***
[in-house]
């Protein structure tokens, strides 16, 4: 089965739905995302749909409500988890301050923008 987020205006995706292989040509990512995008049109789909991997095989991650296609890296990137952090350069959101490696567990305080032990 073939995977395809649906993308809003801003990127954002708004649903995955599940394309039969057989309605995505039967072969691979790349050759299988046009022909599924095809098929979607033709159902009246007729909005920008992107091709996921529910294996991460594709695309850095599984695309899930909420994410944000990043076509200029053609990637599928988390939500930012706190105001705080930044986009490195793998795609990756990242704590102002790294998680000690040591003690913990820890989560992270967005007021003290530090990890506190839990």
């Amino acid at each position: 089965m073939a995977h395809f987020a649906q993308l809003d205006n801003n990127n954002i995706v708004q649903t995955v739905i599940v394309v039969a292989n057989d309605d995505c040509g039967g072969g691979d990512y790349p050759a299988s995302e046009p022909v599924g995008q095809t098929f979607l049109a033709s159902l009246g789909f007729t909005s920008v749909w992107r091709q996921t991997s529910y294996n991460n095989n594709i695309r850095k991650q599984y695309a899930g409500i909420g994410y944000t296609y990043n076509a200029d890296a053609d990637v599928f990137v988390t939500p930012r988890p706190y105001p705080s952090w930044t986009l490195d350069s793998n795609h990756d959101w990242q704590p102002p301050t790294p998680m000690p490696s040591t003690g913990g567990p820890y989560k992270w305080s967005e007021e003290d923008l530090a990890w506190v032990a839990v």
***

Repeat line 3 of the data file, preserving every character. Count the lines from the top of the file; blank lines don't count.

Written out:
């Amino acid at each position: 089965m073939a995977h395809f987020a649906q993308l809003d205006n801003n990127n954002i995706v708004q649903t995955v739905i599940v394309v039969a292989n057989d309605d995505c040509g039967g072969g691979d990512y790349p050759a299988s995302e046009p022909v599924g995008q095809t098929f979607l049109a033709s159902l009246g789909f007729t909005s920008v749909w992107r091709q996921t991997s529910y294996n991460n095989n594709i695309r850095k991650q599984y695309a899930g409500i909420g994410y944000t296609y990043n076509a200029d890296a053609d990637v599928f990137v988390t939500p930012r988890p706190y105001p705080s952090w930044t986009l490195d350069s793998n795609h990756d959101w990242q704590p102002p301050t790294p998680m000690p490696s040591t003690g913990g567990p820890y989560k992270w305080s967005e007021e003290d923008l530090a990890w506190v032990a839990v």